The game is whole again. This Sunday night, for the first time in three years, the baseball season opens with the promise of what we once took for granted: a 162-game season.
Then, in June, the Saturday afternoon Game of the Week returns to network television, thanks to Fox. To promote its first major league broadcasts, the network has aired scores of ads depicting players as good-humored and fallible, which means Fox already has done more to build up the game than Major League Baseball's stuffed shirts on Park Avenue or their dour adversaries from the players' union have done.
Also this season there is the nostalgic touch of having a superteam in each league. The Atlanta Braves and Cleveland Indians finished a combined 51 games ahead of their closest divisional rivals last year and rightfully met in the World Series, the way the best teams usually did back in the days before divisions and wild cards. No team has since come close to narrowing the gap on either the world champion Braves or the American League champion Indians.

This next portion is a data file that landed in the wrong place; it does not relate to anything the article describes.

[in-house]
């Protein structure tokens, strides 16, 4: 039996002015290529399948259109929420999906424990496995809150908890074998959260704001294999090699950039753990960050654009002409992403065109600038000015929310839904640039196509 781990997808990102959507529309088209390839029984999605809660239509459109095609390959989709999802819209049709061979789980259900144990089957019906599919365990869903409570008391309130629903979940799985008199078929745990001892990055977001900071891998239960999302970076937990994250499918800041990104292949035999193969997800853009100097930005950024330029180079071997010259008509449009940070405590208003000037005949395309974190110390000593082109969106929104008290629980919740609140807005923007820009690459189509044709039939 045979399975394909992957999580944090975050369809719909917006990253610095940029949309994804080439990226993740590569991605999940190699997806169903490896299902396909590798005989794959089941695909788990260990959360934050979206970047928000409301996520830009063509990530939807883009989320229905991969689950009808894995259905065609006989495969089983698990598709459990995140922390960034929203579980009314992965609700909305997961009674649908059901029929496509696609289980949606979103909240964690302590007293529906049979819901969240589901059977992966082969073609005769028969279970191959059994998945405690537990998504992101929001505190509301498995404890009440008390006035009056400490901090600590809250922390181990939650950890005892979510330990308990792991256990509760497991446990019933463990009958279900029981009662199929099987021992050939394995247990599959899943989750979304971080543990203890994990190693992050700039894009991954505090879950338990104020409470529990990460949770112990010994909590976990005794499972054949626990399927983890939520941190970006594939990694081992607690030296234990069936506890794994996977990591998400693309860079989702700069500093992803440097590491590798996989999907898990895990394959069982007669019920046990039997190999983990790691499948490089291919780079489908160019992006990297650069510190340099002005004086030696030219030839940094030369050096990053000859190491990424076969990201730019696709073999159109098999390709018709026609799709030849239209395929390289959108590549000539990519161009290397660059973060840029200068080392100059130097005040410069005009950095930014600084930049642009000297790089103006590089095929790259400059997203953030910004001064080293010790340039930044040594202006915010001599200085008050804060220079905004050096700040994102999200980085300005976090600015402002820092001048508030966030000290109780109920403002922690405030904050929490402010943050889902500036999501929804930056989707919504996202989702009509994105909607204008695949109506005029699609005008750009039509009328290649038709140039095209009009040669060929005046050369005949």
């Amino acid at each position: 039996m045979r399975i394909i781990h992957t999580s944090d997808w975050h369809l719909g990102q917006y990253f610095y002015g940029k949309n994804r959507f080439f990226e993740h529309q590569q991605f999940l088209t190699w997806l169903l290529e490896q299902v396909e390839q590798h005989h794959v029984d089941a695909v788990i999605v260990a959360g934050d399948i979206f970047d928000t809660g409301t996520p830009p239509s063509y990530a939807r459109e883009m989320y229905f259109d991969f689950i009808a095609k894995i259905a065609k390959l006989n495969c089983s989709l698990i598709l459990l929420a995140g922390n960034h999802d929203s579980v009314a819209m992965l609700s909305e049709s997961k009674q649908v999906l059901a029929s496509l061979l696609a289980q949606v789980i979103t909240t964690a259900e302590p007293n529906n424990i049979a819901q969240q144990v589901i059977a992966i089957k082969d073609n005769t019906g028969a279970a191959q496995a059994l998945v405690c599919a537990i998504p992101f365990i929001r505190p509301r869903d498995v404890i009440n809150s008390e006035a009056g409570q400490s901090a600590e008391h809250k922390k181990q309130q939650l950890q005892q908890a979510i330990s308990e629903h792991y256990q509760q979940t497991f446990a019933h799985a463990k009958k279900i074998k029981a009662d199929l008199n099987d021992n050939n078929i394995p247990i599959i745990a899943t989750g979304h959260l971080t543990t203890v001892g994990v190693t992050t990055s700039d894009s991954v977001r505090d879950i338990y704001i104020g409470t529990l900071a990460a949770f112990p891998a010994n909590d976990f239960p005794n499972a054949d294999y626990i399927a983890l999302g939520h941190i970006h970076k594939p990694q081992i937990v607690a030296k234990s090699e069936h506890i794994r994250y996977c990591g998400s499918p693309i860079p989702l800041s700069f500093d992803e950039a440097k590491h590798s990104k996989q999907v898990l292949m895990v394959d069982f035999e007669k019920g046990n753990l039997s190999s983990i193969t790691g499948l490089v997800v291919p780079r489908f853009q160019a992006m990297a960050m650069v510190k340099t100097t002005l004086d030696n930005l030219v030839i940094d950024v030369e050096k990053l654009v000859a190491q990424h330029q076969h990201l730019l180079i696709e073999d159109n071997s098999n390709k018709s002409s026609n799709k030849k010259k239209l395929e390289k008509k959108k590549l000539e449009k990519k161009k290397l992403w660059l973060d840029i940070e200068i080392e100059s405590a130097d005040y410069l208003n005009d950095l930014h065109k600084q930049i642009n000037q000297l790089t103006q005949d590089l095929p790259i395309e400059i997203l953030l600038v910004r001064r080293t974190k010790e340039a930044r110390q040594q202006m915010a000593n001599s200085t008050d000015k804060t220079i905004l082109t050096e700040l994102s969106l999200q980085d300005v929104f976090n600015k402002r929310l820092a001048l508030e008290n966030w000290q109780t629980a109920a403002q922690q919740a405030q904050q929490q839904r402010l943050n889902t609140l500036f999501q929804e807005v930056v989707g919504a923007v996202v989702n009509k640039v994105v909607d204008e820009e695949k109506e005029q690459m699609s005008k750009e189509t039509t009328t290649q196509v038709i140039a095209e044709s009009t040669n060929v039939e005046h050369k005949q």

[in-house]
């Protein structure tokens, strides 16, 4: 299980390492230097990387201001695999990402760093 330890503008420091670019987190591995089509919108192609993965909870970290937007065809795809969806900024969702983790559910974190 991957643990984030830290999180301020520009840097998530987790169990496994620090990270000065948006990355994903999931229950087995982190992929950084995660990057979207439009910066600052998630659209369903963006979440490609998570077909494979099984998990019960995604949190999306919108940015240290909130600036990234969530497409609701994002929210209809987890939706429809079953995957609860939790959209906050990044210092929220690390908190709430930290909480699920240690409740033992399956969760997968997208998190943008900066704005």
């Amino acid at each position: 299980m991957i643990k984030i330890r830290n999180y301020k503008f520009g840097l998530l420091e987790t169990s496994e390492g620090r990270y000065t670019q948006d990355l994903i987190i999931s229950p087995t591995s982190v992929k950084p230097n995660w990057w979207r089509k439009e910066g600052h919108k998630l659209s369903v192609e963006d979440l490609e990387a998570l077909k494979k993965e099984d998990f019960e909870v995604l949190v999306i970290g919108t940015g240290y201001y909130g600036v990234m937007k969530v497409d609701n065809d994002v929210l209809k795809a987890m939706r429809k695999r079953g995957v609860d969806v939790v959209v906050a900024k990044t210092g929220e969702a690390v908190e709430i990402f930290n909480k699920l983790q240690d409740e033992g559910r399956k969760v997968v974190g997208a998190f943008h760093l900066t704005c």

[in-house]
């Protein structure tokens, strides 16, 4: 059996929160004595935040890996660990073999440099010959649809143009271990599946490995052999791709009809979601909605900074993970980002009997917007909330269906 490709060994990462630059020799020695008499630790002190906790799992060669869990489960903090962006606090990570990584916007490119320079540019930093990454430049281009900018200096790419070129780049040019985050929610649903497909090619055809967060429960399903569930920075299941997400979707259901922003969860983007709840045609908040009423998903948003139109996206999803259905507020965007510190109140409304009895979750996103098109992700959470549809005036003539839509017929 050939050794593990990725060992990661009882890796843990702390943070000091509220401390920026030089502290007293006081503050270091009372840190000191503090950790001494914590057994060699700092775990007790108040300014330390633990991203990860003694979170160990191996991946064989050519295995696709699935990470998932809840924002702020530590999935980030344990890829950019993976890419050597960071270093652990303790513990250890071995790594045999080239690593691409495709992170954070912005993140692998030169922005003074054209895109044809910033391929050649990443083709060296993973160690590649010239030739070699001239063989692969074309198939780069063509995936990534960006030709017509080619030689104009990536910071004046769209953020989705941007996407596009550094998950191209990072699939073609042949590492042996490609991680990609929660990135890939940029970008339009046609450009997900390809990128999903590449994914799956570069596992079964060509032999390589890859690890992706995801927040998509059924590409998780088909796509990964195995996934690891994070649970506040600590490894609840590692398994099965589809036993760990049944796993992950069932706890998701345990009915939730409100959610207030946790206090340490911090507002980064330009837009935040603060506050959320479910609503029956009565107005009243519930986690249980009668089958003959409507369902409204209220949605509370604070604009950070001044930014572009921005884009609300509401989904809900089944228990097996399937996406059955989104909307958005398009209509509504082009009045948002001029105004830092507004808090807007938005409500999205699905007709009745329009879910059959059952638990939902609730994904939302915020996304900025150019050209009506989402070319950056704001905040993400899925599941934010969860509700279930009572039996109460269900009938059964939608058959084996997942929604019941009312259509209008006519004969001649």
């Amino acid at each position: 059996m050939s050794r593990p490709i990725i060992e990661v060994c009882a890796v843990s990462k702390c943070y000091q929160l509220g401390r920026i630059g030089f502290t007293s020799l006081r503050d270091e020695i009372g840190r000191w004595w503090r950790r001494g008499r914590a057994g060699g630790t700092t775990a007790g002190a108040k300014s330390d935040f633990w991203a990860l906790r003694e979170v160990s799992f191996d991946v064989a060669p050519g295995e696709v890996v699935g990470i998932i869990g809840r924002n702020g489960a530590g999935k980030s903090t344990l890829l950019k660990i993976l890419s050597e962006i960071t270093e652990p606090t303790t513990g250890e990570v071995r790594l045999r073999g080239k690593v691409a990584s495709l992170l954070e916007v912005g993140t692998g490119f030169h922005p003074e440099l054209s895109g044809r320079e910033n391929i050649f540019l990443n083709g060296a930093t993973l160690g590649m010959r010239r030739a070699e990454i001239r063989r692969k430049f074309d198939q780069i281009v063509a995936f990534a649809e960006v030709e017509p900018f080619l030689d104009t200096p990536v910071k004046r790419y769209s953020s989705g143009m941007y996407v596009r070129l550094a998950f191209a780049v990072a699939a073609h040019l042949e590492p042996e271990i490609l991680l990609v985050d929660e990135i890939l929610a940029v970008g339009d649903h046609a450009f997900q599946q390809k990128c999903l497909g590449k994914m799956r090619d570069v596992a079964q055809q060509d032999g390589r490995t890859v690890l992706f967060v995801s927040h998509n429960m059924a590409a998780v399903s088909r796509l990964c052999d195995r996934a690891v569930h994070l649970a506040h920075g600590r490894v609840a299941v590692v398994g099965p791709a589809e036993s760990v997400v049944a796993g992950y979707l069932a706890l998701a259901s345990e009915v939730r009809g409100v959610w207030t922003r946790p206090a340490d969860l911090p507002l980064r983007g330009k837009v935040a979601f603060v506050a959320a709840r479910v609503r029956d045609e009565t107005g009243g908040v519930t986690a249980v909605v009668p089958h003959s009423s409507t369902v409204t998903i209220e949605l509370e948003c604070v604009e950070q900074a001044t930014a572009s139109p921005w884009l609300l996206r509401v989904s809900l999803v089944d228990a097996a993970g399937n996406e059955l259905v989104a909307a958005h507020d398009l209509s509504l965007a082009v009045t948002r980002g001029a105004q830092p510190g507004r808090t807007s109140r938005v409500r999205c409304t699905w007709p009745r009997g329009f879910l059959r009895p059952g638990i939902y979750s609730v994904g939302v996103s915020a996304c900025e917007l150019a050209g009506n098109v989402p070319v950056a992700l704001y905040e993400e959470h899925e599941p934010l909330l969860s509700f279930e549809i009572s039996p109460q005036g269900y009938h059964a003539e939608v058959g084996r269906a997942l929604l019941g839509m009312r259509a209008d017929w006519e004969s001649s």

"When we say we'll be competitive, we mean for a postseason spot, not the division title," says Florida Marlins general manager Dave Dombrowski. "You don't like to concede anything, but it's awfully hard for us or anyone to talk about catching the Braves."
So let the Houston Astros, the Los Angeles Dodgers, the Baltimore Orioles and the California Angels enjoy their division titles this season. Let the Boston Red Sox and the San Diego Padres have the wild cards. The longest season in baseball history—162 games plus three tiers of playoffs—leads us back to where we were last October.
"I was tired by the end of last year," says Atlanta's four-time Cy Young winner, Greg Maddux. "Physically I was O.K. Mentally I was fried. I mean, it was a whole month of playoffs."
That grind is all the more reason to like Atlanta and Cleveland again, battle-tested teams with depth and the money to acquire more players as needed. They deserve each other again come October. This time Cleveland has the home-field advantage. This time the last game goes to the Indians.